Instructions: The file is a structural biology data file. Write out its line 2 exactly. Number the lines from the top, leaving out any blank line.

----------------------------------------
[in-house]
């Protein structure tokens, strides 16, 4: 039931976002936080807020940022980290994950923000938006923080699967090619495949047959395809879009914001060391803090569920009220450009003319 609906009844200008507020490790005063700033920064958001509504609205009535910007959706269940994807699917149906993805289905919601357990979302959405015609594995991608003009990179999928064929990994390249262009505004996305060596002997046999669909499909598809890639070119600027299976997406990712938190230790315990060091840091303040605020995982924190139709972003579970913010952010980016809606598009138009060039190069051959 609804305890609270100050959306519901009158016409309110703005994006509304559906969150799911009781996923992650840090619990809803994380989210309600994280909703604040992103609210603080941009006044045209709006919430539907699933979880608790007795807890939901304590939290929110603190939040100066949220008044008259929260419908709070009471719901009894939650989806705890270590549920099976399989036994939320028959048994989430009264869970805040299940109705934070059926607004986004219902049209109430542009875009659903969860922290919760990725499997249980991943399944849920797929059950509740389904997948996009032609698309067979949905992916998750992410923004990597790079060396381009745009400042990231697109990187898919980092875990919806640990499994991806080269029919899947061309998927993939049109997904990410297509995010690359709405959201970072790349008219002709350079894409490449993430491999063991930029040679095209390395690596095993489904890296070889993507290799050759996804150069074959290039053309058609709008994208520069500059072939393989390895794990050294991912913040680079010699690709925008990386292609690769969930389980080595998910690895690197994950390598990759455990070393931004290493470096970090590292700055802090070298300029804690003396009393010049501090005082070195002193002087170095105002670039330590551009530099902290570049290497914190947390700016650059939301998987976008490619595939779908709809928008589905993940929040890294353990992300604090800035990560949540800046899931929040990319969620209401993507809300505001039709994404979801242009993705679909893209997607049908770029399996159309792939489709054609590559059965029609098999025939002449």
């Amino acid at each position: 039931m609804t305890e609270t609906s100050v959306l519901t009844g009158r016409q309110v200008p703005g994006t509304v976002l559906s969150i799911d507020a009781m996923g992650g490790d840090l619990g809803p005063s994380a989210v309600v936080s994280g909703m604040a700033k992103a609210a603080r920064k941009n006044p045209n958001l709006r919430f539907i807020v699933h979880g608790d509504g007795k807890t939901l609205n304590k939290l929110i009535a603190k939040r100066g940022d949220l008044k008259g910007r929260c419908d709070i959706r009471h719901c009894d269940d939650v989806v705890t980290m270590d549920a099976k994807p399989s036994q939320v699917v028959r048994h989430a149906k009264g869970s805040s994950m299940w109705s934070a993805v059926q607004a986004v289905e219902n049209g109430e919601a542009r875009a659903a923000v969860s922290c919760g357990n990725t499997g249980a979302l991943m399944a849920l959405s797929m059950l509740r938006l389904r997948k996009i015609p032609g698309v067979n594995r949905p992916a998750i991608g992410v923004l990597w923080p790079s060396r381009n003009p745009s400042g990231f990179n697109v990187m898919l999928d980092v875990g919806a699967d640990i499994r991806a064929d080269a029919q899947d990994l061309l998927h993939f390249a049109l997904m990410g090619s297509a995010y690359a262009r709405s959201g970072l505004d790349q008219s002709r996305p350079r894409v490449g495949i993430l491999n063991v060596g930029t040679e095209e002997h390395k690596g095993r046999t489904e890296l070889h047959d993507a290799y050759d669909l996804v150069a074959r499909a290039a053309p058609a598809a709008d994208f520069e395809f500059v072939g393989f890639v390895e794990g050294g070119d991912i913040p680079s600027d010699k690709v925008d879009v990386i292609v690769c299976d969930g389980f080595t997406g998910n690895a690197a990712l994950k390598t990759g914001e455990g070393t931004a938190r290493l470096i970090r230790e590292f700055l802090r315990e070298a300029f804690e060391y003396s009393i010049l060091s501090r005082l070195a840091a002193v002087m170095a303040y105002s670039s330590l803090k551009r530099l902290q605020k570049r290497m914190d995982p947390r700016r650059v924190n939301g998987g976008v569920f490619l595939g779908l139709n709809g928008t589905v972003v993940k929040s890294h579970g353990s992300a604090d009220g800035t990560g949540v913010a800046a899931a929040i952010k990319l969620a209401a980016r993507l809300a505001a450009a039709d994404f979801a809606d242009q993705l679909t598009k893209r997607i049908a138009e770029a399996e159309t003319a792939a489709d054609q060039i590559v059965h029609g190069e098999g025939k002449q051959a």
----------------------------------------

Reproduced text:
């Protein structure tokens, strides 16, 4: 039931976002936080807020940022980290994950923000938006923080699967090619495949047959395809879009914001060391803090569920009220450009003319 609906009844200008507020490790005063700033920064958001509504609205009535910007959706269940994807699917149906993805289905919601357990979302959405015609594995991608003009990179999928064929990994390249262009505004996305060596002997046999669909499909598809890639070119600027299976997406990712938190230790315990060091840091303040605020995982924190139709972003579970913010952010980016809606598009138009060039190069051959 609804305890609270100050959306519901009158016409309110703005994006509304559906969150799911009781996923992650840090619990809803994380989210309600994280909703604040992103609210603080941009006044045209709006919430539907699933979880608790007795807890939901304590939290929110603190939040100066949220008044008259929260419908709070009471719901009894939650989806705890270590549920099976399989036994939320028959048994989430009264869970805040299940109705934070059926607004986004219902049209109430542009875009659903969860922290919760990725499997249980991943399944849920797929059950509740389904997948996009032609698309067979949905992916998750992410923004990597790079060396381009745009400042990231697109990187898919980092875990919806640990499994991806080269029919899947061309998927993939049109997904990410297509995010690359709405959201970072790349008219002709350079894409490449993430491999063991930029040679095209390395690596095993489904890296070889993507290799050759996804150069074959290039053309058609709008994208520069500059072939393989390895794990050294991912913040680079010699690709925008990386292609690769969930389980080595998910690895690197994950390598990759455990070393931004290493470096970090590292700055802090070298300029804690003396009393010049501090005082070195002193002087170095105002670039330590551009530099902290570049290497914190947390700016650059939301998987976008490619595939779908709809928008589905993940929040890294353990992300604090800035990560949540800046899931929040990319969620209401993507809300505001039709994404979801242009993705679909893209997607049908770029399996159309792939489709054609590559059965029609098999025939002449």